To a solution of tribromide Compound 31 (165 mg, 0.52 mmol, 1.0 equiv.) in THF (5 mL) at −78° C. was added n-BuLi (2.15 M in THF, 0.24 mL, 0.52 mmol, 1.0 equiv.). After 5 minutes, (MeS)2 (47 μL, 0.52 mmol, 1.0 equiv.) was added and the reaction mixture was stirred for 5 minutes at the same temperature. A second aliquot of n-BuLi (2.15 M in THF, 0.24 mL, 0.52 mmol, 1.0 equiv.) was added. After 15 min, (MeS)2 (47 μL, 0.52 mmol, 1.0 equiv.) was added and the reaction mixture was stirred for a further 5 minutes. A third aliquot of n-BuLi (2.15 M in THF, 0.24 mL, 0.52 mmol, 1.0 equiv.) was then added. After 15 minutes, n-Bu3SnCl (140 μL, 0.52 mmol, 1.0 equiv.) was added and the reaction mixture was stirred for 1 hour. The reaction was quenched with saturated aqueous NH4Cl solution (10 mL) and extracted with EtOAc (3×10 mL). The combined organic layers were washed with brine (15 mL), dried (Na2SO4) and concentrated in vacuo. Purification of the residue by flash column chromatography (NEt3 prewashed silica gel, EtOAc:hexanes, 1:10) afforded stannane Compound 33 (200 mg, 83% yield) as a white oil.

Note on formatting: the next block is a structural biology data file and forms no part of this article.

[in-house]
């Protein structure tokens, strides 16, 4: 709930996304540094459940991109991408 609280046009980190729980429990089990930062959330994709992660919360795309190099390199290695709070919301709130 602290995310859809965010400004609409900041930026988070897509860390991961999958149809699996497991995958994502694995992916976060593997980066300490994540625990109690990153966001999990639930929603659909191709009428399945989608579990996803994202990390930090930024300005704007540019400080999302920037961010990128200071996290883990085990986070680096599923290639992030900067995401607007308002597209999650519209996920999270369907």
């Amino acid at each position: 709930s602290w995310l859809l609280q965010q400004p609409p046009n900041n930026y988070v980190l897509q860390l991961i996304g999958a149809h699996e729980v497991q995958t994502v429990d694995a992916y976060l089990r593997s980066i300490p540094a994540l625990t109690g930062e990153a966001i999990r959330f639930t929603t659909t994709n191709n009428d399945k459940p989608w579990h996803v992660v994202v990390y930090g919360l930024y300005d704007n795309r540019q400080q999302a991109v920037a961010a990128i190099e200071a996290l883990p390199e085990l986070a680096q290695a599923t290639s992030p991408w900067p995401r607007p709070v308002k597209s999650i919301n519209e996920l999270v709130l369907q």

Compound 33: Rf=0.75 (silica gel, EtOAc:hexanes, 1:5); IR (film) umax 2954, 2923, 2859, 2851, 1456, 1396, 1374, 1312, 1180, 1079, 961, 728, 693, 666, 600, 518 cm−1; 1H NMR (400 MHz, CDCl3) δ=3.59 (s, 3 H), 2.61 (s, 3 H), 2.17 (s, 3 H), 1.68-1.45 (m, 6 H), 1.39-1.27 (m, 6 H), 1.20-1.00 (m, 6H), 0.88 ppm (t, J=7.3 Hz, 9 H); 13C NMR (100 MHz, CDCl3) δ=150.1, 147.0, 133.3, 30.6, 29.1, 27.4, 21.5, 15.8, 13.7, 10.2 ppm; HRMS (ESI-TOF) calcd for C18H36N2S2Sn+ [M+H+] 465.1415, found 465.1412.